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Situational Leadership

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Elizabeth Caudill

on 9 September 2012

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Transcript of Situational Leadership

Situational Leadership Elizabeth Caudill Organizational Leadership EDU6244 LEAD
Self Reported
Questionnaire Overview Key thoughts Situational Leadership Theory Developed by Hersey and Blanchard in 1969 based on Reddin's (1967) 3D management style theory
Different situations demand different kinds of leadership
Leaders should adapt their style to the demands of different situations Specifics Composed of both a directive and supportive dimension - Each must be applied appropriately in a given situation
Leaders must evaluate subordinate and asses how competent and committed they are at perform a given task
Subordinate's skills and motivation vary over time, as should leader's styles Situational Leadership II
Model Dynamics of Situational Leadership:
Leadership Style
Development level of subordinates Situational Leadership II Model Leadership Styles Directing Coaching Supporting Delegating Leader focuses communication on goal achievement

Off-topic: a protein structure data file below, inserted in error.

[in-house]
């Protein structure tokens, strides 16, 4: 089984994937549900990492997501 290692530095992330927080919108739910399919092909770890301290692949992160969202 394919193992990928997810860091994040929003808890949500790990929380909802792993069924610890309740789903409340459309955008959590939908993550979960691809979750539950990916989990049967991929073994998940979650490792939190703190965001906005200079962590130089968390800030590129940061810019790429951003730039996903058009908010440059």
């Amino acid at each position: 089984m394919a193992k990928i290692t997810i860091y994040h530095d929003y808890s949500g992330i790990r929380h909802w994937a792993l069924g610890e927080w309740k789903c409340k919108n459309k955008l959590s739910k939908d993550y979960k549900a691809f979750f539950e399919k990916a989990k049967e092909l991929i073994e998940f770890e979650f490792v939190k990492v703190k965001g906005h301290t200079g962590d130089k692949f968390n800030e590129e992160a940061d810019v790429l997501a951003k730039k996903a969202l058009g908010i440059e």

Spends smaller amount of time using supportive behaviors
Leader gives instructions about what and how goals are to be achieved
Supervises subordinates and tasks very carefully
S1 High Directive-Low Supportive Focuses communication on both achieving goals and meeting subordinates' socioemotional needs
Leader involves themselves with subordinates by giving encouragement and soliciting input
Leader makes final decisions on the what and how of goal accomplishment
S2 High Directive-High Supportive Does not focus exclusively on goals but uses supportive behavior to bring out the subordinates' skills around the task
Listening, praising, asking for input, and giving feedback
Gives subordinates control of day-to-day decisions
Facilitates problem solving
S3 High Supportive-Low Directive Less task input and social support